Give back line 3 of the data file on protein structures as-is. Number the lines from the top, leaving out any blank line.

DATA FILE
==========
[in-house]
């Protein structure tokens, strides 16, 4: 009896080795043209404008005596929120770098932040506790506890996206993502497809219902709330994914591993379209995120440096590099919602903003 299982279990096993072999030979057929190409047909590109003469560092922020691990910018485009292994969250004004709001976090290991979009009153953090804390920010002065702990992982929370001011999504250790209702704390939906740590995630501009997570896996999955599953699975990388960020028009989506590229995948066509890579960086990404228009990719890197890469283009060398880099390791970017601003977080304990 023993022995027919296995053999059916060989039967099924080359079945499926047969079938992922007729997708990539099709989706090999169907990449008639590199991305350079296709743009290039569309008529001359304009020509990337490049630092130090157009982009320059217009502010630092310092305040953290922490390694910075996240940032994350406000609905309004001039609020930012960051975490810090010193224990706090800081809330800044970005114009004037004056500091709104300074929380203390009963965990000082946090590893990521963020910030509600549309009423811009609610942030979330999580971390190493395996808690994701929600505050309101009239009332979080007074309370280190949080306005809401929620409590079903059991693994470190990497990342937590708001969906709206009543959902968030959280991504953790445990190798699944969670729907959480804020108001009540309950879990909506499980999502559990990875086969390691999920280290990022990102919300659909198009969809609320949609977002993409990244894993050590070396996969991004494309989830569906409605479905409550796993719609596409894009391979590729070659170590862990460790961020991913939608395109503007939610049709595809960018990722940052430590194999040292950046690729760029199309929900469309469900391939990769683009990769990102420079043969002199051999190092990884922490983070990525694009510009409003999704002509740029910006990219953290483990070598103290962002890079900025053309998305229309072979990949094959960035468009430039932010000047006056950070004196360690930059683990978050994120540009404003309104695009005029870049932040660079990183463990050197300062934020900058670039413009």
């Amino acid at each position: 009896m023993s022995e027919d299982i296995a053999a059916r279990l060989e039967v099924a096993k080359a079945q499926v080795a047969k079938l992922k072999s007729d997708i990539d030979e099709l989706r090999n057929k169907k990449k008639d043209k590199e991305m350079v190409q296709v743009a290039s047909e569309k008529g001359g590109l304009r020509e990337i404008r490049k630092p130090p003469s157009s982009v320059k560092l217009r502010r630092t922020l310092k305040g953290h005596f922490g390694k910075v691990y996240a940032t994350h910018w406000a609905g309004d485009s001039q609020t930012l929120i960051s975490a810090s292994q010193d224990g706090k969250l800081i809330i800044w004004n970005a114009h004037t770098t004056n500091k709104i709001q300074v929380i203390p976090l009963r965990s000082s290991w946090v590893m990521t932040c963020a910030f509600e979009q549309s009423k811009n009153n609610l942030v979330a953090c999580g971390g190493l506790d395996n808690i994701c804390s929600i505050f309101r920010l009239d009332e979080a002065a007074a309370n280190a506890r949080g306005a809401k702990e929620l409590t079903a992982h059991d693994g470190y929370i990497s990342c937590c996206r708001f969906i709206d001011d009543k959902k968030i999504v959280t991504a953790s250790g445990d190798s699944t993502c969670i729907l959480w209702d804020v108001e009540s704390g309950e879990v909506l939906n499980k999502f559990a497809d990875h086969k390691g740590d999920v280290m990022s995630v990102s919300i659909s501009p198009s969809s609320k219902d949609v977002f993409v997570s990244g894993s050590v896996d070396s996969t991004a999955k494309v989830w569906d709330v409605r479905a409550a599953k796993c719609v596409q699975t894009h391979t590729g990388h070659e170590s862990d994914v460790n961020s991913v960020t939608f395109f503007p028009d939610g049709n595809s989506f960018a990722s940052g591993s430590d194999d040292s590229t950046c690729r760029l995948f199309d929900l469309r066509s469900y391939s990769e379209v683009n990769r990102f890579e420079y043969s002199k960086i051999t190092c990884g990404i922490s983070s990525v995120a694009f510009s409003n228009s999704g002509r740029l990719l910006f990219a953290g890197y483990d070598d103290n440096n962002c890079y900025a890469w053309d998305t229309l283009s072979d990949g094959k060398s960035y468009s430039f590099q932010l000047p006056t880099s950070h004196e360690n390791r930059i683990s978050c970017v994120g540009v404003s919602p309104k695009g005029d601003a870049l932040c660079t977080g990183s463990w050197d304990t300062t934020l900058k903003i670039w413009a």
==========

């Amino acid at each position: 009896m023993s022995e027919d299982i296995a053999a059916r279990l060989e039967v099924a096993k080359a079945q499926v080795a047969k079938l992922k072999s007729d997708i990539d030979e099709l989706r090999n057929k169907k990449k008639d043209k590199e991305m350079v190409q296709v743009a290039s047909e569309k008529g001359g590109l304009r020509e990337i404008r490049k630092p130090p003469s157009s982009v320059k560092l217009r502010r630092t922020l310092k305040g953290h005596f922490g390694k910075v691990y996240a940032t994350h910018w406000a609905g309004d485009s001039q609020t930012l929120i960051s975490a810090s292994q010193d224990g706090k969250l800081i809330i800044w004004n970005a114009h004037t770098t004056n500091k709104i709001q300074v929380i203390p976090l009963r965990s000082s290991w946090v590893m990521t932040c963020a910030f509600e979009q549309s009423k811009n009153n609610l942030v979330a953090c999580g971390g190493l506790d395996n808690i994701c804390s929600i505050f309101r920010l009239d009332e979080a002065a007074a309370n280190a506890r949080g306005a809401k702990e929620l409590t079903a992982h059991d693994g470190y929370i990497s990342c937590c996206r708001f969906i709206d001011d009543k959902k968030i999504v959280t991504a953790s250790g445990d190798s699944t993502c969670i729907l959480w209702d804020v108001e009540s704390g309950e879990v909506l939906n499980k999502f559990a497809d990875h086969k390691g740590d999920v280290m990022s995630v990102s919300i659909s501009p198009s969809s609320k219902d949609v977002f993409v997570s990244g894993s050590v896996d070396s996969t991004a999955k494309v989830w569906d709330v409605r479905a409550a599953k796993c719609v596409q699975t894009h391979t590729g990388h070659e170590s862990d994914v460790n961020s991913v960020t939608f395109f503007p028009d939610g049709n595809s989506f960018a990722s940052g591993s430590d194999d040292s590229t950046c690729r760029l995948f199309d929900l469309r066509s469900y391939s990769e379209v683009n990769r990102f890579e420079y043969s002199k960086i051999t190092c990884g990404i922490s983070s990525v995120a694009f510009s409003n228009s999704g002509r740029l990719l910006f990219a953290g890197y483990d070598d103290n440096n962002c890079y900025a890469w053309d998305t229309l283009s072979d990949g094959k060398s960035y468009s430039f590099q932010l000047p006056t880099s950070h004196e360690n390791r930059i683990s978050c970017v994120g540009v404003s919602p309104k695009g005029d601003a870049l932040c660079t977080g990183s463990w050197d304990t300062t934020l900058k903003i670039w413009a």